Neighbours say the rider hit and broke a fence surrounding a grass square in the centre of the pitch, perhaps because the rider did not see it in the dark.
They believe this caused the rider to be thrown off the bike, causing further damage to the playing surface when he landed on the pitch and the vehicle veered off.
The damage means that the club’s return to training ahead of the new season will be delayed as the grass will need to be re-seeded and new fertiliser put down at a cost of several hundred pounds.
Because the South East Wales Cricket League will start later than usual due to Covid-19 restrictions, there should not be an impact on competitive matches.
The neighbours told the club the incident took place around midnight on Saturday, March 20.
A similar incident took place in November 2020. The club has reported both incidents to South Wales Police.
Whitchurch Heath club secretary, David Reynolds, said: “The damage is fairly bad. The fact that we’re not going to start playing until April 22 at earliest should give us enough time to get the pitch in order, but it’s definitely going to hamper our training, which we were hoping to start next week.
“This is not the first time this has happened with the motorbikes. It’s been an ongoing problem we’ve had throughout lockdown.”
“If that isn’t spotted, we could have started a game in May and have someone diving into a field of glass. We are trying to get some more security over there.
“In a way, it’s part of a wider trend. You’ve got the cricket field and football and rugby pitches there, which are all open access and with very limited security from Whitchurch Hospital,” said Mr Reynolds.
“You’ve also got groups of kids smoking, drinking and littering.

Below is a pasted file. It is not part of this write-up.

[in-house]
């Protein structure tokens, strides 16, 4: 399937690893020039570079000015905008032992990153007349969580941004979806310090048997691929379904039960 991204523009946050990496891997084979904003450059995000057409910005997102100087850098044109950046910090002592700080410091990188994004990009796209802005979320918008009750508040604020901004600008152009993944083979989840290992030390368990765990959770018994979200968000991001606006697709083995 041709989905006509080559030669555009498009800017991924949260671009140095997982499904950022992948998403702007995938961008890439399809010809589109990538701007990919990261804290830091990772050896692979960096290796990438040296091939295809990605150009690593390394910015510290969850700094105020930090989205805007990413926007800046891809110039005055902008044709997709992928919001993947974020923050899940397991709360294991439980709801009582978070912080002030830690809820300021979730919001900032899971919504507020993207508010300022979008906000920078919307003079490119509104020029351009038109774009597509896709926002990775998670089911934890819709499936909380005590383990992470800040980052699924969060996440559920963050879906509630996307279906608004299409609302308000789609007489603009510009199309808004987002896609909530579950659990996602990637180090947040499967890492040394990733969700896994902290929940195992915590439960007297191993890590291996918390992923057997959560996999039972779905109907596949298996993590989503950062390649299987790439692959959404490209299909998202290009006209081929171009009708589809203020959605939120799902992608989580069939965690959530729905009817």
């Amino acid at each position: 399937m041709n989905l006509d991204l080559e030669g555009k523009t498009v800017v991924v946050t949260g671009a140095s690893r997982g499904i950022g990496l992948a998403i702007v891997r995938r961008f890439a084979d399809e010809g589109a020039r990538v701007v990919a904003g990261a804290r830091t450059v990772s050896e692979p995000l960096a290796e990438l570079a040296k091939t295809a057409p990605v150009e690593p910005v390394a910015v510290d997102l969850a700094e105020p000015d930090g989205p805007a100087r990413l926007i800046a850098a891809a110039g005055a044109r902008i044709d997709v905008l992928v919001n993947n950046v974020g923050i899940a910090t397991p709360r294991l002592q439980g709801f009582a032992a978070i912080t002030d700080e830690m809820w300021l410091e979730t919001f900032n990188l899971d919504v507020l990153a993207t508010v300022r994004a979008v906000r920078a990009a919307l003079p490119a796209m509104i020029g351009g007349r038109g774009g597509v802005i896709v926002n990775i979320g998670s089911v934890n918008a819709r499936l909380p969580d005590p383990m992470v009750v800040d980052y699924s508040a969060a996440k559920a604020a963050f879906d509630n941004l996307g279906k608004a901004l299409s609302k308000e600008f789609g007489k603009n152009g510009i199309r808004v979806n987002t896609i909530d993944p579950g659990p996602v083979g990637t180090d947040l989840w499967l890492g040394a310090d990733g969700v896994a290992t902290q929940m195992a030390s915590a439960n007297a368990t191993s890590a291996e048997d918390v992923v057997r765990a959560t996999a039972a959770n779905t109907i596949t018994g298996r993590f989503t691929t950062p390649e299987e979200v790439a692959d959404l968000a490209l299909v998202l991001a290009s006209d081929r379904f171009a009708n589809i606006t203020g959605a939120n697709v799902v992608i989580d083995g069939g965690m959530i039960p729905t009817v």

“There’s a general free-for-all in an abandoned area where all of this stuff is happening, which is causing our groundsman no end of bother and hassle. Every other day, something is being vandalised.
“They’re trashing something that we like to think is quite important to the community.”
The club has over 100 members, including four senior sides. Over half of the club’s members are juniors.
It was recently named as a disability champion inclusion club by Cricket Wales, meaning its facilities can be used to host the Cricket Wales disability squad’s international fixtures.
The club has appealed to the police and Cardiff and Vale University Health Board, which owns the pitch next to Whitchurch Hospital, to improve security by installing cameras or fencing, or by patrolling the area.
Mr Reynolds said an access road to the new Velindre Cancer Centre, which will pass the perimeter of the cricket pitch, could reduce the risk of such incidents happening again.
Mr Reynolds said: “Our hope is that, with the increased presence there over the coming months, that could help us eliminate the problem.
“Velindre are going to want their stuff to be safe and they’re not going to want any of this to be happening. The pitch from us would be, ‘Can you build us a fence while you’re building everything else up?’”